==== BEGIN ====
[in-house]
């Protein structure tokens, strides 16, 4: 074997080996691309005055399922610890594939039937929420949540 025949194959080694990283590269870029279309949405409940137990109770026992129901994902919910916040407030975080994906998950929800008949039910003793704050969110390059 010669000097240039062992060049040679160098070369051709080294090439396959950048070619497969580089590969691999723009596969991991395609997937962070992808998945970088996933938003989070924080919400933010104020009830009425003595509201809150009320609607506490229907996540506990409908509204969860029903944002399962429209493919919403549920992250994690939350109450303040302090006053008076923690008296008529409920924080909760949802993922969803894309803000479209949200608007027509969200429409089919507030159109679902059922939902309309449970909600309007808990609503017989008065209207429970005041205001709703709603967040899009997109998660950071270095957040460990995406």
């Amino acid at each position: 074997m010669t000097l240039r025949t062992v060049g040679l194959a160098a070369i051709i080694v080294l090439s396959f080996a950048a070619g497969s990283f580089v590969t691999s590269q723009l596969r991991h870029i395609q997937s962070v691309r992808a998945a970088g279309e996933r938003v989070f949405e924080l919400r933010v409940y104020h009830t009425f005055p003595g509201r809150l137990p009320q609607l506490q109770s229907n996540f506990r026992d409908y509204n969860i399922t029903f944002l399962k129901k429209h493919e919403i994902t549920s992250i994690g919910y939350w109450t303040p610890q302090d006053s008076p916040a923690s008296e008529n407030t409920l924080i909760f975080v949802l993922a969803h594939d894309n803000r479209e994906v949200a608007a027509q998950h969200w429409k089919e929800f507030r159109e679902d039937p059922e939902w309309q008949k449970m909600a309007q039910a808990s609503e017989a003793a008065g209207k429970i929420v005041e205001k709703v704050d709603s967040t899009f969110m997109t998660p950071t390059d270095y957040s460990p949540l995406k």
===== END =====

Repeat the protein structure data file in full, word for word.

[in-house]
């Protein structure tokens, strides 16, 4: 074997080996691309005055399922610890594939039937929420949540 025949194959080694990283590269870029279309949405409940137990109770026992129901994902919910916040407030975080994906998950929800008949039910003793704050969110390059 010669000097240039062992060049040679160098070369051709080294090439396959950048070619497969580089590969691999723009596969991991395609997937962070992808998945970088996933938003989070924080919400933010104020009830009425003595509201809150009320609607506490229907996540506990409908509204969860029903944002399962429209493919919403549920992250994690939350109450303040302090006053008076923690008296008529409920924080909760949802993922969803894309803000479209949200608007027509969200429409089919507030159109679902059922939902309309449970909600309007808990609503017989008065209207429970005041205001709703709603967040899009997109998660950071270095957040460990995406």
């Amino acid at each position: 074997m010669t000097l240039r025949t062992v060049g040679l194959a160098a070369i051709i080694v080294l090439s396959f080996a950048a070619g497969s990283f580089v590969t691999s590269q723009l596969r991991h870029i395609q997937s962070v691309r992808a998945a970088g279309e996933r938003v989070f949405e924080l919400r933010v409940y104020h009830t009425f005055p003595g509201r809150l137990p009320q609607l506490q109770s229907n996540f506990r026992d409908y509204n969860i399922t029903f944002l399962k129901k429209h493919e919403i994902t549920s992250i994690g919910y939350w109450t303040p610890q302090d006053s008076p916040a923690s008296e008529n407030t409920l924080i909760f975080v949802l993922a969803h594939d894309n803000r479209e994906v949200a608007a027509q998950h969200w429409k089919e929800f507030r159109e679902d039937p059922e939902w309309q008949k449970m909600a309007q039910a808990s609503e017989a003793a008065g209207k429970i929420v005041e205001k709703v704050d709603s967040t899009f969110m997109t998660p950071t390059d270095y957040s460990p949540l995406k």